• To identify, as a matter of urgency, those that were pivotal in shaping the Australian Rural Women’s Movement.

Highlighting the fact that the stories of farming women are often intangible and undocumented – existing instead in living memory – Liza articulated an ‘urgent plea to move beyond the unknown farmer and to catch this history before it is lost.’

audience in lecture theater Delegates at the Yarra Ranges Women on Farms Gathering, March 2015.
Image: Alison Griffiths-Hoelzer
Source: YRWOFG Committee
 

It is significant that the Invisible Farmer Project was launched at a Victorian Women on Farms Gathering. These Gatherings have been occurring annually throughout rural Victoria since 1990 and were one of the major seedbeds for the Rural Women’s Movement that occurred in Australia during the 1980s-1990s. Senior Curator Liza Dale-Hallett first attended a Gathering in 1993 and has since had a long association with them that has included the establishment of Museum Victoria’s Victorian Women on Farms Gathering Collection. This innovative and award-winning collection has paved the way for the institutional recognition and preservation of rural women’s stories. Liza hopes that the Invisible Farmer Project will go one step further by inviting cultural institutions to collaborate in recognising, collecting and preserving the history of the Australian Rural Women’s Movement, before it’s too late.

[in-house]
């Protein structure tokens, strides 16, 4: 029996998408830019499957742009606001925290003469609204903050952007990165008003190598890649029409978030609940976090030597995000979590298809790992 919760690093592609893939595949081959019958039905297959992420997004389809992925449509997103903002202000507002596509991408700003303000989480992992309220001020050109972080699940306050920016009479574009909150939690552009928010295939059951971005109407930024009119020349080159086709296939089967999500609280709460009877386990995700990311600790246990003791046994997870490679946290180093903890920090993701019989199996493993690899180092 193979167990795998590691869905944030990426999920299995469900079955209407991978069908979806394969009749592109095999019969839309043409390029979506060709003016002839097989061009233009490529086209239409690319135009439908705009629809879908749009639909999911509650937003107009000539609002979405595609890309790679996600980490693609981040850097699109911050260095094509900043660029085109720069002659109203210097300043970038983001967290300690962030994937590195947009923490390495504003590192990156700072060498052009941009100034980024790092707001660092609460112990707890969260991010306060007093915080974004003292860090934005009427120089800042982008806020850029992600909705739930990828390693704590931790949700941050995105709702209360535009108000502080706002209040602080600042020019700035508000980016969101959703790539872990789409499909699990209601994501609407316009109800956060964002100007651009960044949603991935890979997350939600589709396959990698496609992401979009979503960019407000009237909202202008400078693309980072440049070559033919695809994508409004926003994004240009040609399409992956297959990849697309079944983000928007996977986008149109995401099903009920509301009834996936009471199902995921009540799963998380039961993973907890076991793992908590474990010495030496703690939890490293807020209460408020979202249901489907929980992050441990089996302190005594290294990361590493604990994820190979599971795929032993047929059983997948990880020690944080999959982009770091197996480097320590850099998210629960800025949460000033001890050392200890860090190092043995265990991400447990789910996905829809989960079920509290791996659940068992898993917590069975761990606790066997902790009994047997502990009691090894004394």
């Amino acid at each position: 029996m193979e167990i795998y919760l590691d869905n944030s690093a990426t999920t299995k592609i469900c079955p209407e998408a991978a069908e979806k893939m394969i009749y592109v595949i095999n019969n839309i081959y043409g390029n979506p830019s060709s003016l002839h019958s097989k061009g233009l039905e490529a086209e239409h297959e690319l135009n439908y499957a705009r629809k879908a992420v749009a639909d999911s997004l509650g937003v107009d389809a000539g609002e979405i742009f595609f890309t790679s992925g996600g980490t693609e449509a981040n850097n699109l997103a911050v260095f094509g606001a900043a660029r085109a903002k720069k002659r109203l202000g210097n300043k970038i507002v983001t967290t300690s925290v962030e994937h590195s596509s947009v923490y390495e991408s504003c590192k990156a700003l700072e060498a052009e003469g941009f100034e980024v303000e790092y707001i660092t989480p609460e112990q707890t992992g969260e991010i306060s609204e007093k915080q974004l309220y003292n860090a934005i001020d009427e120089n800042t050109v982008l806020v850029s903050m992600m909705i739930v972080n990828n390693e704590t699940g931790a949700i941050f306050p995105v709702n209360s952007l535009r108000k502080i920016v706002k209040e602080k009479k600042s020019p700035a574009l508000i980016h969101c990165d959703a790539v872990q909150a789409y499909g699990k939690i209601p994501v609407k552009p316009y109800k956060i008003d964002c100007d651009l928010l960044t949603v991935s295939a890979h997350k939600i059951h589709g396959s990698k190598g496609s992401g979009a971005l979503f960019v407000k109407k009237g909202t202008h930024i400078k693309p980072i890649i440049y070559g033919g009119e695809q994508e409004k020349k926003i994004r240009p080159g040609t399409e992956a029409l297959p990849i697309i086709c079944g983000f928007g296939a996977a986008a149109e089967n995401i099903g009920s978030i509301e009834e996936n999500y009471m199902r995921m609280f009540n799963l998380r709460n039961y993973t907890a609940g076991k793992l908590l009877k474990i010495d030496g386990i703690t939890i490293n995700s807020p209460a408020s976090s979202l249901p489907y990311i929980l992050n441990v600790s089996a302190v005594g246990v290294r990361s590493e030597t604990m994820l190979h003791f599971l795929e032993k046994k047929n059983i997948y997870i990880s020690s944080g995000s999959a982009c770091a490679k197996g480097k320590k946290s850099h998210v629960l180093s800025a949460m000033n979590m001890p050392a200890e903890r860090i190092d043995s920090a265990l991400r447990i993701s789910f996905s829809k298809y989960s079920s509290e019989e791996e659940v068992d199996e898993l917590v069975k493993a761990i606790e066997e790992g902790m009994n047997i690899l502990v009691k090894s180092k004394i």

The Invisible Farmer Project is funded by the McCoy Seed Fund and involves a partnership with the University of Melbourne as well as involvement from other collecting institutions (e.g. State Library of Victoria). If you would like to hear more about the Invisible Farmer Project, please get in contact with Catherine Forge (Curator) via email: cforge@museum.vic.gov.au or phone: 03 8341 7729.  

Newmarket Saleyards turn 150

Author
by Kate C
Publish date
17 February 2011
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Have you ever passed the weathered, rough-hewn post and rail fences near the corner of Smithfield and Flemington Roads? These are the remains of the former Newmarket Saleyards which opened 150 years ago this month.

Newmarket Saleyards Newmarket Saleyards, highlighting the laneway running between the stock pens showing detail of bluestone pitches and post and rail fencing.